Nairobi — The United States now says that it “acknowledges” the recent ruling by Kenya’s High Court blocking the deployment of Kenyan police units to lead a Multinational Security Support mission in Haiti.
The high court ruled that the deployment of Kenyan police to the Caribbean nation was unconstitutional, a decision that has cast uncertainty over the UN-backed mission aimed at addressing gang violence.
The Spokesperson for the U.S. Department of State, Matthew Miller, stated on Saturday that while the Joe Biden administration acknowledges the ruling, it welcomes Kenya’s intention to challenge the decision.
“We reaffirm our support of ongoing international efforts to deploy a Multinational Security Support mission for Haiti, as requested by Haiti and authorized by UN Security Council Resolution 2699, and renew our calls for the international community to urgently provide support for this mission,” Miller said.
Miller reiterated the commitment by the US to support the ongoing peace efforts in Haiti.
Haiti has been grappling with a surge in violence since the assassination of President Jovenel Moïse in July 2021 at his private residence in the capital, Port-au-Prince, triggering calls for a security intervention to complement the efforts of understaffed and under-resourced Haiti national police force.
Highlighting the urgent need for international intervention, Miller called attention to the “unprecedented levels of gang violence and destabilizing forces preying upon the Haitian people.”
The U.S. Department of State spokesperson also urged the restoration of democratic order in Haiti through an inclusive political process.
“The only legitimate path to long-term peace and stability is through free and fair elections,” Miller stressed, appealing to Haitian stakeholders to reach consensus on power-sharing and inclusive governance.
While delivering the ruling on January 26, High Court Judge Chacha Mwita said that any peace mission outside the country can only be assigned to the Kenya Defence Forces (KDF).
Mwita explained that Sections 107, 108 and 109 of the National Police Act limit the deployment of police officers outside the country to reciprocal arrangements between Kenya and other countries.
He cited Article 240(8) of the Constitution which permits the National Security Council to deploy “forces” on missions outside the country with the approval of Parliament holding that “national forces” mean the Kenya Defence Forces (KDF).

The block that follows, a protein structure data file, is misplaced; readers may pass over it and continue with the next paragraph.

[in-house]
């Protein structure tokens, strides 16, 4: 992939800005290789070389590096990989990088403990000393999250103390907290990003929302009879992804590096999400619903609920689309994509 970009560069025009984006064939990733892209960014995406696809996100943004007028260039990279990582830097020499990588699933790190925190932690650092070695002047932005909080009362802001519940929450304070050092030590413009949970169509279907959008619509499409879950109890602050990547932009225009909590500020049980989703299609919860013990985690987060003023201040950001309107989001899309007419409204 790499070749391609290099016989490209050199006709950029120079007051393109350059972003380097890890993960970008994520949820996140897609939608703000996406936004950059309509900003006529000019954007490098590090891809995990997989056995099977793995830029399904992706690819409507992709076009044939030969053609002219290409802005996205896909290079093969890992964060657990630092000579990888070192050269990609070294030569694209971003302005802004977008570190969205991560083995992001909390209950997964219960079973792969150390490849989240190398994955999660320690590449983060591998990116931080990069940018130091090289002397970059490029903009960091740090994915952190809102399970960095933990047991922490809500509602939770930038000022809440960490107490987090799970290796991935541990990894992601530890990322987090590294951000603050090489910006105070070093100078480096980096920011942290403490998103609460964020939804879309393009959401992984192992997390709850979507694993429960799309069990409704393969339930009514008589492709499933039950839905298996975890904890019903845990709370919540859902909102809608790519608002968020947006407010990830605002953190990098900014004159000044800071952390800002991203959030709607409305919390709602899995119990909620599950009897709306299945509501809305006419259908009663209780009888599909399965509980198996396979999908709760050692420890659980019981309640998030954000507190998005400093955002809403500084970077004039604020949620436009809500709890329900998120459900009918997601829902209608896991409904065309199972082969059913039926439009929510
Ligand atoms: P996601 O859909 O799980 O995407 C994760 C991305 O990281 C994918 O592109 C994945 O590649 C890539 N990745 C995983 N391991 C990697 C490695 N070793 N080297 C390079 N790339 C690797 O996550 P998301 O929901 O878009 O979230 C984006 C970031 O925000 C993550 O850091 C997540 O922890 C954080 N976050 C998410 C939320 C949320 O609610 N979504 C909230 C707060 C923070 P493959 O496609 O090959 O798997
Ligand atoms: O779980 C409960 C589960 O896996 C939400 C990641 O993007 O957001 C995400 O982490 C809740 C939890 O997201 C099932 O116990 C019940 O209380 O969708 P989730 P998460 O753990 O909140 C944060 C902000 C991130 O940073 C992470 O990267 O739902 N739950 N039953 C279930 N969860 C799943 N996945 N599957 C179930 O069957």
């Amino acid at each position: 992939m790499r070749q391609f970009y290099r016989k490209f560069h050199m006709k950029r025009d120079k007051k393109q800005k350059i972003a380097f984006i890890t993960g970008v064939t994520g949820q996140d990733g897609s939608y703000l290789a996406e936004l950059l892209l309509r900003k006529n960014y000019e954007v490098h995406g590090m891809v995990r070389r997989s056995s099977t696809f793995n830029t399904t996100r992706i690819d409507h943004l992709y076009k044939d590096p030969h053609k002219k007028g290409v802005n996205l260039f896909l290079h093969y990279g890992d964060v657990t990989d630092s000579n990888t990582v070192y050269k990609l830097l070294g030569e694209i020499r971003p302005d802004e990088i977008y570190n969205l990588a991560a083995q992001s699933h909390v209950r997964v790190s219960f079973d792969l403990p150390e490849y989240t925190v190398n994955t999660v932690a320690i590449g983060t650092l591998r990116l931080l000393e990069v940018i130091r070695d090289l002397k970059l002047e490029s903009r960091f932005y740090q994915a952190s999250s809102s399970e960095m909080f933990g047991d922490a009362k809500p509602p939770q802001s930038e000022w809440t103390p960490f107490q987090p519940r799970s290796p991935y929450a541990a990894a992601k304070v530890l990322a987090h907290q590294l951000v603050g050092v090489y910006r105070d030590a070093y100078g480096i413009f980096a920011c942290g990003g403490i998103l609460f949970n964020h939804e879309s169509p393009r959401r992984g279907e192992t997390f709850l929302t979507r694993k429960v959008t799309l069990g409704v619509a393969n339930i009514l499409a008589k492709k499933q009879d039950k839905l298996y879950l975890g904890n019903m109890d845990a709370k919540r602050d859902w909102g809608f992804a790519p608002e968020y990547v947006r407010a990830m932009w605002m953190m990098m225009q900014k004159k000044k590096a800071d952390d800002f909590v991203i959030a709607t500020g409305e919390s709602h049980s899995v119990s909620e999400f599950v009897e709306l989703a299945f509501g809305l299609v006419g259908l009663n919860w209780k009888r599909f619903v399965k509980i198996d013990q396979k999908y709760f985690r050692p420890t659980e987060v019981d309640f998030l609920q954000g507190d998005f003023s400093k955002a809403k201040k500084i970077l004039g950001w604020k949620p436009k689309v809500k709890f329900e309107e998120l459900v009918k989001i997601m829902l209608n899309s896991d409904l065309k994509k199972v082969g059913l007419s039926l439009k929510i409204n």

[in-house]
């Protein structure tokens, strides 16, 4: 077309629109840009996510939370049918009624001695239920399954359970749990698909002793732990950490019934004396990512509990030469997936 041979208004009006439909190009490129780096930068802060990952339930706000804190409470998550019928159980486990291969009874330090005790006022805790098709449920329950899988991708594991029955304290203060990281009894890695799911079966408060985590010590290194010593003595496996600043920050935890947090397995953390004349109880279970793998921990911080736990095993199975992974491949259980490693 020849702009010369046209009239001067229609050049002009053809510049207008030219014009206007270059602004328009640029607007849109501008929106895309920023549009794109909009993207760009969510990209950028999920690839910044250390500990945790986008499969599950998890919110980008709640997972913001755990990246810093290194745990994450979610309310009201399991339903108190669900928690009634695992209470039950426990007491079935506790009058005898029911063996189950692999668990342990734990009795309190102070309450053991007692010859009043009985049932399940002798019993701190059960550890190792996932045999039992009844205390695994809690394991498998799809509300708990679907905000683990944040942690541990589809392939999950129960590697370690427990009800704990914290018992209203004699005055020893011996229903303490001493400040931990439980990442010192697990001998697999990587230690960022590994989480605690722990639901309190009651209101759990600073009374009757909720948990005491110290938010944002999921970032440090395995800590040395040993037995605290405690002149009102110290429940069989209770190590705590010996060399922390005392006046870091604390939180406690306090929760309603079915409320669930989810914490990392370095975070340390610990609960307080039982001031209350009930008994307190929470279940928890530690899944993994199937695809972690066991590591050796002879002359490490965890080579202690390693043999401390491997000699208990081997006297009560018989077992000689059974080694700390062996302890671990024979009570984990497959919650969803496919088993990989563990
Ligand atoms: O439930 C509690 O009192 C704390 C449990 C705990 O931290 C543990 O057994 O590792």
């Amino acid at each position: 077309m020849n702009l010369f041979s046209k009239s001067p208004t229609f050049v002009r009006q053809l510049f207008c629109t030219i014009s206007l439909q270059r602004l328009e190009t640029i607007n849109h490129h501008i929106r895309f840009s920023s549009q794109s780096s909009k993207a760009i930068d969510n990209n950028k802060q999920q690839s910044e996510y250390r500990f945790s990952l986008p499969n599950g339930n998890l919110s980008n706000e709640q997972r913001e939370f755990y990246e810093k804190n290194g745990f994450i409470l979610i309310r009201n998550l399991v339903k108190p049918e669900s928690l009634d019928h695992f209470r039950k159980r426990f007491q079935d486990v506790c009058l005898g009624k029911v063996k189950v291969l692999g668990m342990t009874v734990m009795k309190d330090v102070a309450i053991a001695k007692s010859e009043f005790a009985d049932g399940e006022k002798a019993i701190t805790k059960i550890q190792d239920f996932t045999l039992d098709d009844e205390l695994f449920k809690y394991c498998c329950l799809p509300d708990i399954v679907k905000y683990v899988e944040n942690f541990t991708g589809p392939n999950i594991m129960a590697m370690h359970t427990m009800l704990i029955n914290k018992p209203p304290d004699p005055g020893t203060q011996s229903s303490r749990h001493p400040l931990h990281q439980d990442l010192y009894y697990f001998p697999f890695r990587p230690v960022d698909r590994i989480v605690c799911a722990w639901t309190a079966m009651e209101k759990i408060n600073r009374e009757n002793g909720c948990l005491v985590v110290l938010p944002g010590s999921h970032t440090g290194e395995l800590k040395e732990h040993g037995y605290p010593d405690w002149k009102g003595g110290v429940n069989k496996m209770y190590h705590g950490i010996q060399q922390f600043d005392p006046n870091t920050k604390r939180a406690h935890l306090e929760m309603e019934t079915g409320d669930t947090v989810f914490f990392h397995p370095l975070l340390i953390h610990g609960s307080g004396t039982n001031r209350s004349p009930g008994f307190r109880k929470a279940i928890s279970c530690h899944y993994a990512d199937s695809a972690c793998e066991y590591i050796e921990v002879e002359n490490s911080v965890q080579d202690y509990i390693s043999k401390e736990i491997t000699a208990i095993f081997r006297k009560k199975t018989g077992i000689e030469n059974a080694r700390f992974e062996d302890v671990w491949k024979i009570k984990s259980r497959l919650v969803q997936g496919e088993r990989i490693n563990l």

“If the intention of the framers of the Constitution was that the Council should deploy Defence forces, National Intelligence Service and National Police Service, they could have easily stated so and mandated the Council to deploy national forces and services, or national security organs, to capture that intention,” Justice Mwita argued.
“In that respect, it is the holding of this Court the Council cannot deploy National Police Service outside the country under Article 240(8) because the mandate of the Council is to deploy Forces, (Kenya Defence Forces) for regional or international support operations and not National Police Service,” he reasoned.
Unlike the Kenya Defence Forces Act, Justice Mwita noted that Section 6(2) of the National Police Service Act provides that the Council may deploy the service (National Police Service) or any part of the service in defence of Kenya during an emergency.
“That is the only time the National Police Serviced Act mandates the Council to deploy National Police Service,” he explained.
Mwita further explained that Section 6(3) is also clear that for purposes of deploying the Service in case of emergency, “the procedure under Article 58 of the Constitution [on declaration of a State of emergency] shall apply”.
He added that other than as provided under Section 6(2), 3 the Council has no mandate to deploy National Police Service even within the country.
The National Assembly approved the proposed deployment to Haiti on November 16, 2023.
The government is banking on Senate’s concurrence, with Senators largely expected to back a report by a Joint Security and National Administration Committee of Parliament.
The joint team approved the deployment with a dissenting opinion from Homa Bay Town MP Peter Kaluma who opposed the deployment terming it “unconstitutional and unlawful”.
Kaluma argued that the National Police Service (NPS) can only perform its function within the territory of Kenya and that it is not a force for deployment outside the country.